In the last years of the nineteenth century Everton were posed with a telling on the field problem.  A team that included such talented players as Jack Taylor, John Bell, Johnny Holt and Edgar Chadwick were let down by a succession of erratic goalkeepers.  ‘In the season 1896/97 the club had got together an array of talented players for every position except in goal, and the weak link in the chain cost the side dearly,’ wrote the Everton director and historian Thomas Keates.  He added that Everton had lost the FA Cup final to Aston Villa ‘through feeble goalkeeping.  The League position, too, was also weakened.’  Bob Menham, Everton’s hapless cup final custodian, was sold to Wigan that summer.

In his place Everton brought in two replacements: Third Lanark’s Rab McFarlane and Kilmarnock’s Willie Muir. ‘Macfarlane a Scottish international player [he had one cap] will be entrusted with the position of custodian, and Muir, who also comes with a capital credentials, will doubtless have an opportunity of displaying his ability between the upright,’ reported the Liverpool Mercury. McFarlane lasted nine games but was dropped after a 1-4 home defeat to Sheffield United. Muir, a £45 buy, was a more suitable choice for Keates, who described him as ‘not a showy, but a most effective custodian.’ 

Despite conceding twice on his debut, away at West Bromwich Albion, Muir impressed the watching Mercury reporter, who wrote: ‘Muir made a very successful debut in league football, and is certainly worthy of further trials.’  With the new custodian the club’s erratic early season form stabilized and they finished the 1897/98 season fourth, also reaching the FA Cup semi final.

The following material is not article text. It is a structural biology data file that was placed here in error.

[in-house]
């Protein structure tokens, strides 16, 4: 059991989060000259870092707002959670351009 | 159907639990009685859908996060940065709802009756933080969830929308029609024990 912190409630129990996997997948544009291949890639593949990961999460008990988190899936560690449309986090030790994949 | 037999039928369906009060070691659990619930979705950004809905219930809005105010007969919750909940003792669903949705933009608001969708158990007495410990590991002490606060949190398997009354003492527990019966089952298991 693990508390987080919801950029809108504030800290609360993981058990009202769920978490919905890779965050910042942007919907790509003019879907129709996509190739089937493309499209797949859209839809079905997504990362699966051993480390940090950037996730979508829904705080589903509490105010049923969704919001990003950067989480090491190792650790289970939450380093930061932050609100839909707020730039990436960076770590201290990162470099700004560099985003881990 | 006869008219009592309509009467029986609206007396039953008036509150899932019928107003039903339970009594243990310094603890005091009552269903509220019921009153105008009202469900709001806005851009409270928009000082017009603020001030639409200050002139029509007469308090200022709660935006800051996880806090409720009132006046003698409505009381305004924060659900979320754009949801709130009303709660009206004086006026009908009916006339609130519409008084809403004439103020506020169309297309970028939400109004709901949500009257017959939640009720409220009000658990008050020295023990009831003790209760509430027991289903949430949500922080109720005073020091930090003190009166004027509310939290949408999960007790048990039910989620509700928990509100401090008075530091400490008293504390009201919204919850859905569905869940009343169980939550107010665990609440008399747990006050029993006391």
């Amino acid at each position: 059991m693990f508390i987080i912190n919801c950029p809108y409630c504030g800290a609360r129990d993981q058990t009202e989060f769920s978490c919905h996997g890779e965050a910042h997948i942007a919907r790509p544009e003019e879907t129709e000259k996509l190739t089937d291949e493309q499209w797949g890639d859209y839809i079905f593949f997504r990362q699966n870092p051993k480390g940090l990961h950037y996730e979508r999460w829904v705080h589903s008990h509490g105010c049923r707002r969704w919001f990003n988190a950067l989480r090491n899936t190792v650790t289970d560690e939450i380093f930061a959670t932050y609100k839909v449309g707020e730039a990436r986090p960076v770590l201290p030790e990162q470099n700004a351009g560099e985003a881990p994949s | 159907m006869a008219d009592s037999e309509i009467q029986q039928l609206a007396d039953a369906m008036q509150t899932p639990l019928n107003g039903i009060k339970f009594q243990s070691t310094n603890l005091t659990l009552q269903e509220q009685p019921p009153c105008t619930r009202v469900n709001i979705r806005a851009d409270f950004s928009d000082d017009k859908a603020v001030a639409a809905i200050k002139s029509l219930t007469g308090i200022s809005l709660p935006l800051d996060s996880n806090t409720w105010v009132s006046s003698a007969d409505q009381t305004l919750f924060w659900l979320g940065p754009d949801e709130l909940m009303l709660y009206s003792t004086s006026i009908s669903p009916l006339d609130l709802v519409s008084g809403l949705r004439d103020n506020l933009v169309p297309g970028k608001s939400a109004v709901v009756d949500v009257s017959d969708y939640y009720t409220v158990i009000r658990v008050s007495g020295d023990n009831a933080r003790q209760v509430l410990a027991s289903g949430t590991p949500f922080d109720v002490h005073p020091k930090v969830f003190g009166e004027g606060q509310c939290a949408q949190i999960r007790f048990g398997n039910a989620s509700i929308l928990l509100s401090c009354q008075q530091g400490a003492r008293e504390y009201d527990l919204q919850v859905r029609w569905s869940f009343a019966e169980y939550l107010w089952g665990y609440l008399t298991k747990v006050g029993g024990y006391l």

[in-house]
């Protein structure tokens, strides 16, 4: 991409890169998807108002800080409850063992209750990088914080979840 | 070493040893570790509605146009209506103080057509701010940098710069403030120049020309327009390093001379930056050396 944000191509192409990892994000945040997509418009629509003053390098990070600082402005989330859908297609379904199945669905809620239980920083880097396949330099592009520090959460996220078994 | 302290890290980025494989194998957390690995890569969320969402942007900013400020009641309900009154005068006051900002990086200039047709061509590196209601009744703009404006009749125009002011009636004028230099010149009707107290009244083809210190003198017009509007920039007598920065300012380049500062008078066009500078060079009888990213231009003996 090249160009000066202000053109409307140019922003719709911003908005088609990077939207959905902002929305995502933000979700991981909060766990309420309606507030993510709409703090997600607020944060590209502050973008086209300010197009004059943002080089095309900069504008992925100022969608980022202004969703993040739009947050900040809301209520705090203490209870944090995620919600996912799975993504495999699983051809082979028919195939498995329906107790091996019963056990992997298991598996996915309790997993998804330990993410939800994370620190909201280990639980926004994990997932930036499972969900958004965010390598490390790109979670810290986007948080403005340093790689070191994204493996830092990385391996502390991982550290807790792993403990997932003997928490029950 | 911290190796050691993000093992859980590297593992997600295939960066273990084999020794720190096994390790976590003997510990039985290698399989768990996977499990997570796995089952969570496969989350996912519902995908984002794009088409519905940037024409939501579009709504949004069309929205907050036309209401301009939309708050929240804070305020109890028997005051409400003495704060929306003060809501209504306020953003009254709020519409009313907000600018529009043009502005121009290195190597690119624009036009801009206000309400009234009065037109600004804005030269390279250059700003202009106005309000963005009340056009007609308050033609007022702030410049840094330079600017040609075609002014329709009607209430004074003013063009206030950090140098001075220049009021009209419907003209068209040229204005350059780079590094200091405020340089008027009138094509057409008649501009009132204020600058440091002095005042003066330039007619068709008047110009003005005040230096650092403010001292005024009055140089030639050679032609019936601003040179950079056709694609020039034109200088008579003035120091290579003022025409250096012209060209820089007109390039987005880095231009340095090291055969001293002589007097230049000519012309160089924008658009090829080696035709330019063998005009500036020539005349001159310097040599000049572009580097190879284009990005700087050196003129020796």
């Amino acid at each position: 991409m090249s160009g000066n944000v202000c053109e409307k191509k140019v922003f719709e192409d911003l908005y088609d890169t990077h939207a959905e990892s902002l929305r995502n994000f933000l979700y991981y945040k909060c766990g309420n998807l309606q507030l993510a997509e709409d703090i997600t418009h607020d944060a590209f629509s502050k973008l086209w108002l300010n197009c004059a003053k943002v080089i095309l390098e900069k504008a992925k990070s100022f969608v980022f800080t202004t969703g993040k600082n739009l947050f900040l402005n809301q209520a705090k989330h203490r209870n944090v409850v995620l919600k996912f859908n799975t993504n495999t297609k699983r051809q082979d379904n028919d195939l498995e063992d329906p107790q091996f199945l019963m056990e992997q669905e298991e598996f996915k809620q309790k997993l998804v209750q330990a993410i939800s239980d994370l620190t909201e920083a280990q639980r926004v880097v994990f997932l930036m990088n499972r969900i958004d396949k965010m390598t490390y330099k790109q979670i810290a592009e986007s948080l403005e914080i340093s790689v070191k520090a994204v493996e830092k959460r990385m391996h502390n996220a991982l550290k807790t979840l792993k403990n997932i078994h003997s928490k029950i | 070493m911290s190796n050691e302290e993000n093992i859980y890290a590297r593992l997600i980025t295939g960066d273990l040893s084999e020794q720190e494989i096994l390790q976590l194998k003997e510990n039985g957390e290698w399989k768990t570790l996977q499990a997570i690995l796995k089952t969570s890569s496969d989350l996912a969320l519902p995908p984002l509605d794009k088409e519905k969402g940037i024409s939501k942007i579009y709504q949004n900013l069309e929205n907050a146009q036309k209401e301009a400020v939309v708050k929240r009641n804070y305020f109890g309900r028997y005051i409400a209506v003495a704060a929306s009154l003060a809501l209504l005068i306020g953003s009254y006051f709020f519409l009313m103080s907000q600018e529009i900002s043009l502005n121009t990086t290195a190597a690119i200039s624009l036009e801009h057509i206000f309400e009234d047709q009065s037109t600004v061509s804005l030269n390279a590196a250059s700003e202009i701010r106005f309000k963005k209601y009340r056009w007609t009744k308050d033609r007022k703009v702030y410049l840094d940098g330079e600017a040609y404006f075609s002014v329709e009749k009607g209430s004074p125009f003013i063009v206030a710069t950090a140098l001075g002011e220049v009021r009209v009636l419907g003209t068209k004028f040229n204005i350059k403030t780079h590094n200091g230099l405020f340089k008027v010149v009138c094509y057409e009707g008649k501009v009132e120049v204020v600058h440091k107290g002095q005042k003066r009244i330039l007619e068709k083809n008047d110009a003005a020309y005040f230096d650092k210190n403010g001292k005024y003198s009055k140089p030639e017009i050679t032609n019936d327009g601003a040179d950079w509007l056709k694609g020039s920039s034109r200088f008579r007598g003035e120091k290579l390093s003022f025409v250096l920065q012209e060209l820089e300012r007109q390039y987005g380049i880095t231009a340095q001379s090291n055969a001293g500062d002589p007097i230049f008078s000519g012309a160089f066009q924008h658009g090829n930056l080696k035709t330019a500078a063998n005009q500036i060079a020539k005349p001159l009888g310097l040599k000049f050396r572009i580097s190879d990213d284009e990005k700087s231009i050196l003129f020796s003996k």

Muir was a tall, slender goalkeeper, described as steady, cool, and fast.’ The addition of the highly rated George Kitchen from Stockport County a year after his Goodison arrival did little to allay his progress in a fine Everton team. The Blues finished the 1898/99 season fourth, with Muir missing just a solitary game, and may have lifted the League Championship had it not been for a disastrous run in that witnessed just one win in their final eight games.

But inconsistency was never far away.  Everton finished the 1899/1900 season eleventh and the next campaign seventh; Muir missed just two games during these disappointing seasons.  A new look Everton started the 1901/02 season in excellent form and topped the table for the early part of the campaign. But a crushing 4-0 defeat at Nottingham Forest saw Muir made the fall guy. Kitchen took his place the next week and the local press recorded no custodian could have given a better display than the man who usually guards the reserve citadel.’  Muir never turned out for Everton’s first team again, and returned to Scotland the following summer where he found success once more with one of Dundee’s greatest teams.